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Research Papers

A Functional Protection Method for Availability and Cost Risk Management of Complex Research Facilities

[+] Author and Article Information
R. Andersson

Protection Systems Group,
European Spallation Source ERIC,
Lund 22100, Sweden;
Department of Physics,
University of Oslo,
Oslo 0316, Norway
e-mail: riccard.andersson@esss.se

E. Bargalló, A. Nordt

Protection Systems Group,
European Spallation Source ERIC,
Lund 22100, Sweden

Manuscript received May 28, 2017; final manuscript received March 26, 2019; published online June 10, 2019. Assoc. Editor: James Lambert.

ASME J. Risk Uncertainty Part B 5(3), 031002 (Jun 10, 2019) (9 pages) Paper No: RISK-17-1067; doi: 10.1115/1.4043409 History: Received May 28, 2017; Revised March 26, 2019

While the area of functional safety for industry has evolved over the years by developing well-renowned standards and methods proven in use, such standards are not present in the field of equipment protection for complex research facilities. Research facilities in particular do typically not apply global, systematic approaches for functional equipment protection, but rather rely on system expert judgment for the individual systems, often leaving out the emergent properties of complex systems of systems. With the increasing demands on research facilities to be highly reliable and available, comparable to industrial facilities, a holistic and systematic method for equipment protection is, if not necessary, highly beneficial. This paper describes the development of a risk management method named functional protection, and benchmarks its lifecycle steps toward the IEC 61508 functional safety standard as well as the ISO 31000 risk management standard. The functional protection method is currently applied for the design and construction of the European Spallation Source in Lund, Sweden.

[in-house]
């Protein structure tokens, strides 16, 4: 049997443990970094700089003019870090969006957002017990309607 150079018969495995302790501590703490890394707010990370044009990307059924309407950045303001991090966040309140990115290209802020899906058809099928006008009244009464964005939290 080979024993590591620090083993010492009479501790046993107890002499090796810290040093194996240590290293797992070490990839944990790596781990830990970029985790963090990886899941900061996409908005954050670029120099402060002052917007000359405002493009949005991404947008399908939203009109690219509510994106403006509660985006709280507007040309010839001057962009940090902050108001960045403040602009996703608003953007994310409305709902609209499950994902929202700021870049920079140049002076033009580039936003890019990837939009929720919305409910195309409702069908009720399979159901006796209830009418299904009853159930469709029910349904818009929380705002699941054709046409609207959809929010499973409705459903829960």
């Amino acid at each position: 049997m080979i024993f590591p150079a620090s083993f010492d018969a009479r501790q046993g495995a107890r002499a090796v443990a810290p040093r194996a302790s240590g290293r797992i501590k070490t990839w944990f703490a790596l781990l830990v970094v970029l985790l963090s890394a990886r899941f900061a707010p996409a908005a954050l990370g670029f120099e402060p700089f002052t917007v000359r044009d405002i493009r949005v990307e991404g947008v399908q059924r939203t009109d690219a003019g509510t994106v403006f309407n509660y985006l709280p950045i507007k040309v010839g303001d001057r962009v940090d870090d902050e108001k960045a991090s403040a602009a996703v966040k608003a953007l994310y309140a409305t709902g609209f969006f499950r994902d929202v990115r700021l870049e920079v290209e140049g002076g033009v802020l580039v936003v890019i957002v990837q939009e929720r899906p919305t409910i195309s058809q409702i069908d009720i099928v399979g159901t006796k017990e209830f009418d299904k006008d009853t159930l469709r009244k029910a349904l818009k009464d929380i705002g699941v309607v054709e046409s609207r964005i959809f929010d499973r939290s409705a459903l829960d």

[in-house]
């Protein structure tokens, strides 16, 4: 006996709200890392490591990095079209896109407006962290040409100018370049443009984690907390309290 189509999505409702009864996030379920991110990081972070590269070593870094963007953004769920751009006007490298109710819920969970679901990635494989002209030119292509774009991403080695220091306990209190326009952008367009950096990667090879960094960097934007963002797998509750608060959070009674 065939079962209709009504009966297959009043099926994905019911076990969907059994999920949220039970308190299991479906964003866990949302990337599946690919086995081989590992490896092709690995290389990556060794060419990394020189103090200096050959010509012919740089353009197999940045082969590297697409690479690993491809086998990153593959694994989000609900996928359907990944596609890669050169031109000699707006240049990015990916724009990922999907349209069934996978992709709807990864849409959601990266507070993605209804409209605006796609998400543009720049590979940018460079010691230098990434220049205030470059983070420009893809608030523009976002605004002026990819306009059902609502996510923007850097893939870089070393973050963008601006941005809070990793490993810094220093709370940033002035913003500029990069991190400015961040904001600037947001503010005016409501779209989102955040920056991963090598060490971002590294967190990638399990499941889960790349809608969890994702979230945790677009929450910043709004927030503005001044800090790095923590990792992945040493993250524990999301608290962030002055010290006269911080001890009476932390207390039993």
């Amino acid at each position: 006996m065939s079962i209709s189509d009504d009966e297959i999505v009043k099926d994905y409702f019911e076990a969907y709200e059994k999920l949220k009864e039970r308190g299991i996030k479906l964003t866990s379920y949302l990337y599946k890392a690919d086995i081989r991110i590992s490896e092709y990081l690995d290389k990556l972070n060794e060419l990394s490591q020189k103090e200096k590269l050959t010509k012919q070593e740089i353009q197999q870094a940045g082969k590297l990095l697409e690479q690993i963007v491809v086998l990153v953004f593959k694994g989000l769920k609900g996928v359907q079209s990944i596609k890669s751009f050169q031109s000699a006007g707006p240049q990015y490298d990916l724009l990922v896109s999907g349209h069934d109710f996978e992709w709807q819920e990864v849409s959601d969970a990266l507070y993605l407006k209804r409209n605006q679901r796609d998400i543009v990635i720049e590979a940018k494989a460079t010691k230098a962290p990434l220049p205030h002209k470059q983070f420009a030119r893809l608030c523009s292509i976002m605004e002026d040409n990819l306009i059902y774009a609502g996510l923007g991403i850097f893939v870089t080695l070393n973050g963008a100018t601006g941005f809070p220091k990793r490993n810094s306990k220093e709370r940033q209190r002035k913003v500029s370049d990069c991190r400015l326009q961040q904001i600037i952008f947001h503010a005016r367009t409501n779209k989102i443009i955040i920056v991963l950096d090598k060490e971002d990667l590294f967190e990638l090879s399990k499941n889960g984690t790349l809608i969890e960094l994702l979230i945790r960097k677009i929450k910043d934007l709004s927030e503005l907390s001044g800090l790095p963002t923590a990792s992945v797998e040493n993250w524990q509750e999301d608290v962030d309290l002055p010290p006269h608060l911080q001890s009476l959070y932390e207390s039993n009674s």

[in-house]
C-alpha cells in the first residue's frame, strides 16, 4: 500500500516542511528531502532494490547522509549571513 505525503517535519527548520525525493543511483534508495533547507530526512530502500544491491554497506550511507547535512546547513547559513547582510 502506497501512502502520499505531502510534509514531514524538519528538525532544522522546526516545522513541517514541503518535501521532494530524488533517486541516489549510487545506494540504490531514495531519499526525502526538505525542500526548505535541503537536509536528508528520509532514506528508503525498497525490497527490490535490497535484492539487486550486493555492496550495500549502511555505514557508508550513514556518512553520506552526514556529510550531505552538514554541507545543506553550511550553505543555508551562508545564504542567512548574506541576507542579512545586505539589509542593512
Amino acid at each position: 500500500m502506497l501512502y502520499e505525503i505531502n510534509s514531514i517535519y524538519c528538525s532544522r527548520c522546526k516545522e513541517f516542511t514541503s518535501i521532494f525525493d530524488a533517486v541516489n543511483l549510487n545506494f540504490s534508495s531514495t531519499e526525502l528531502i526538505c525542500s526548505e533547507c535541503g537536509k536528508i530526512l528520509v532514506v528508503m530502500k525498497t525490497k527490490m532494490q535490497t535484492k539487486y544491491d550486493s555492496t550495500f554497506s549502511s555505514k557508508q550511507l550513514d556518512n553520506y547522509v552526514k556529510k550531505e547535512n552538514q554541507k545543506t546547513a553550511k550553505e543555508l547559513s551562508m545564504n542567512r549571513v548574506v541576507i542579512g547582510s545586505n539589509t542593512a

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References

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Figures

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Fig. 2

The three constituent teams involved in the functional protection lifecycle, where the color of the bubble matches the color of the column in Fig. 1

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Fig. 3

Development of PFs from abductive and inductive analyses

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Fig. 4

The functional protection abductive risk management process, starting at the system level and ending at the definition of PFs

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Fig. 1

The functional protection lifecycle

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Fig. 5

Example of the signal path for a PF, going from the sensors that detect the event, through the logic element, and finishing at the actuators that carry out the end behavior of the function

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